I remember when my friends and I went to Radiohead‘s concert for In Rainbows here in Montreal back in August 2008 how blown away we were by the visuals. As a matter of fact, not only do my friends and I still talk about that lighting experience, but anyone I bump into who saw the same show always ends up mentioning the brilliance of the design as well. The ingenious scheme was structured on a grid of suspended LED cables that not only could project any color, but they were able to produce three-dimensional images such as a wobbling rectangular plane, or swarms of light that seemed like they were alive (very much like the giant swarms of birds or fish that combine to produce stunning cloud-like patterns that morph through space). It was the most brilliant (and mind-expanding) concert experience of my entire life — a 110% immersive experience of sound and light. Andi Watson is the man behind the magic and he was recently profiled in a New York Times piece. Andi has been Radiohead’s lighting and stage designer forever and has just released his very first book, Bullet Proof … I Wish I Was (Chronicle Books, $45), which showcases his essays and musings on his creative experiences, as well as a fascinating history of light as an artistic medium. Here’s an excerpt from the NYT profile:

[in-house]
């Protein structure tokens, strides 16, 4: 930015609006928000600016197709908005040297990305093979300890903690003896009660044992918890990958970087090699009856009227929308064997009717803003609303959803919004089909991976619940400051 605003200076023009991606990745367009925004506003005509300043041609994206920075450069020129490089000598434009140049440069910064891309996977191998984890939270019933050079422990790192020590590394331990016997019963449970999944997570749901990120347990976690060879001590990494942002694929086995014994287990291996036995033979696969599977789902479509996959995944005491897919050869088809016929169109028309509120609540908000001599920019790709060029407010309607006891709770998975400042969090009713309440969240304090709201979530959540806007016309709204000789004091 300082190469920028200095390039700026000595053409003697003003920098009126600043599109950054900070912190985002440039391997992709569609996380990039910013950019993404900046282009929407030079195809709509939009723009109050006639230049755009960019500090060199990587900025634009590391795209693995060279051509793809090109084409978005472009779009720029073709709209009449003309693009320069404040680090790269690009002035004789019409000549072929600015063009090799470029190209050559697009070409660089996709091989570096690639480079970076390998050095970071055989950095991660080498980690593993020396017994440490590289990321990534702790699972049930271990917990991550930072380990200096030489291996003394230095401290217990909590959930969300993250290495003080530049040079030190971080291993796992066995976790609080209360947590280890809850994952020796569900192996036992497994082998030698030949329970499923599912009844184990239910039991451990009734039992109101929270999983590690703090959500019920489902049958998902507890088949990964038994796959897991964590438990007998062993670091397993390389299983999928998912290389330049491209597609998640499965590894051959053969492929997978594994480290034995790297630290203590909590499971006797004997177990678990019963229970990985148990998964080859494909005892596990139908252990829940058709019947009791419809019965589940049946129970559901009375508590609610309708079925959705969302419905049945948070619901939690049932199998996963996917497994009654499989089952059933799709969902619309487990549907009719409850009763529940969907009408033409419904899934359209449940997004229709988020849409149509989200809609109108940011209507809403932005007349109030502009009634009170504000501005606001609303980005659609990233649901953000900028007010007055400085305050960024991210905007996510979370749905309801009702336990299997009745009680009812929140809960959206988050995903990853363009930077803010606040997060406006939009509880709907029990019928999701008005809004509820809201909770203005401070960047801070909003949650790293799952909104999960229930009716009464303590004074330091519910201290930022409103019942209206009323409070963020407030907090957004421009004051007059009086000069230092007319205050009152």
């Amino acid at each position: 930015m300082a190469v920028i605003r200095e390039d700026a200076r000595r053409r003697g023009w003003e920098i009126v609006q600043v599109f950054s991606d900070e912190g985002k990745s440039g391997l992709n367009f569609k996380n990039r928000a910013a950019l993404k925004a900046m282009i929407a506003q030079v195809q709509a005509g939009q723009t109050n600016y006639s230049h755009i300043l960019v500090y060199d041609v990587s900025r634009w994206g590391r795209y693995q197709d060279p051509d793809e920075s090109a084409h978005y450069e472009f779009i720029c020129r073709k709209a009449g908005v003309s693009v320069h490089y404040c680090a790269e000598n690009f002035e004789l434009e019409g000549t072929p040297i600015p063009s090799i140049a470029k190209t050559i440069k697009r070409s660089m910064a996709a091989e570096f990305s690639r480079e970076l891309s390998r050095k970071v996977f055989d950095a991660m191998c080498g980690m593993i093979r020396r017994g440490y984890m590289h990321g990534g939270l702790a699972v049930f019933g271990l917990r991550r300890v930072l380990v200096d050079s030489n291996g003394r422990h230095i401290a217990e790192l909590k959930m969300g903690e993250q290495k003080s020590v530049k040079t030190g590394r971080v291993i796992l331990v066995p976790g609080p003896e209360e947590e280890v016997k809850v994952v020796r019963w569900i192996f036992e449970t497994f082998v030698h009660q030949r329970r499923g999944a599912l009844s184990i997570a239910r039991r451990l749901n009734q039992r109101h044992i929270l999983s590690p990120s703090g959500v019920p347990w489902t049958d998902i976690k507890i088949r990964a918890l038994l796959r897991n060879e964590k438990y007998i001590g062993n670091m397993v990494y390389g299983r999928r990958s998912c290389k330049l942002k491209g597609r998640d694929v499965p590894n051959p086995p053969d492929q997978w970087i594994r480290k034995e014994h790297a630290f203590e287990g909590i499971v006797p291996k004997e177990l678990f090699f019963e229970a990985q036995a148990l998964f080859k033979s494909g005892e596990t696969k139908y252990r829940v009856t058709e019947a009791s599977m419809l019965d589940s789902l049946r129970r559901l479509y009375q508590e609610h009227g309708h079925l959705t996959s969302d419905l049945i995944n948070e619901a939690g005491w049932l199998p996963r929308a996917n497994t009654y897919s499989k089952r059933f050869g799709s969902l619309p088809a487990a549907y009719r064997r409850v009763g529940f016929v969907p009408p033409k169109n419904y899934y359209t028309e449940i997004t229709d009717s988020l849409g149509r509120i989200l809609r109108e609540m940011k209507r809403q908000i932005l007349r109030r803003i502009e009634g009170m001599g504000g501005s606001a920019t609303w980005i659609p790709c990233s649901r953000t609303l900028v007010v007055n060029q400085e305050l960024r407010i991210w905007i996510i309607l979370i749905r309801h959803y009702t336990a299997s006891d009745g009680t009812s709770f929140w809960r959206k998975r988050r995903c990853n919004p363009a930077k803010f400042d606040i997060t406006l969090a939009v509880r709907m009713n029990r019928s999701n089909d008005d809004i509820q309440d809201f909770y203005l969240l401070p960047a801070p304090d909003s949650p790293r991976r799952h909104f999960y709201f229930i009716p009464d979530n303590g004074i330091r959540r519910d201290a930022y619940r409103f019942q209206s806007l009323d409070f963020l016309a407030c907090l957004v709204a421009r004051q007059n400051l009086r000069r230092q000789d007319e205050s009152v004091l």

… In their discussions of Watson’s designs for Radiohead, Oasis, Vanessa Paradis and others, Scoates and his fellow essayists cite myriad unexpected influences: in straight-ahead shots of Radiohead’s 2006 tour, for example, you can see the severe, carnival-mirror angles of the classic German silent film “The Cabinet of Dr. Caligari,” as well as echoes of a famous Jean Cocteau shot — an eye peering through a keyhole, from “Le Sang d’un Poète.” The references aren’t all high art: For Radiohead’s 2008 “In Rainbows” tour, Watson created a cyber-punkish, carbon-neutral “LED forest” that, when it luminesced toxic green, suggested the hypnotic datascapes of the “Matrix” movies … And they’re not just designs but living creations. On tour, Watson functions as the sixth member of Radiohead, reacting to changes in songs and structures from the lighting booth. This is only after months of planning — after absorbing the band’s music and having conversations with its members and concocting a vision. “I get pictures in my head of what should be going on while the band is playing — of the ideal color, and the dynamic and where light should be coming from,” he said.
To learn more about Andi’s work, including an amazing set of photo galleries from all of his collaborations, be sure to check out his website at AndiWatsonDesign.com. You can read the full profile feature of Andi at The New York Times.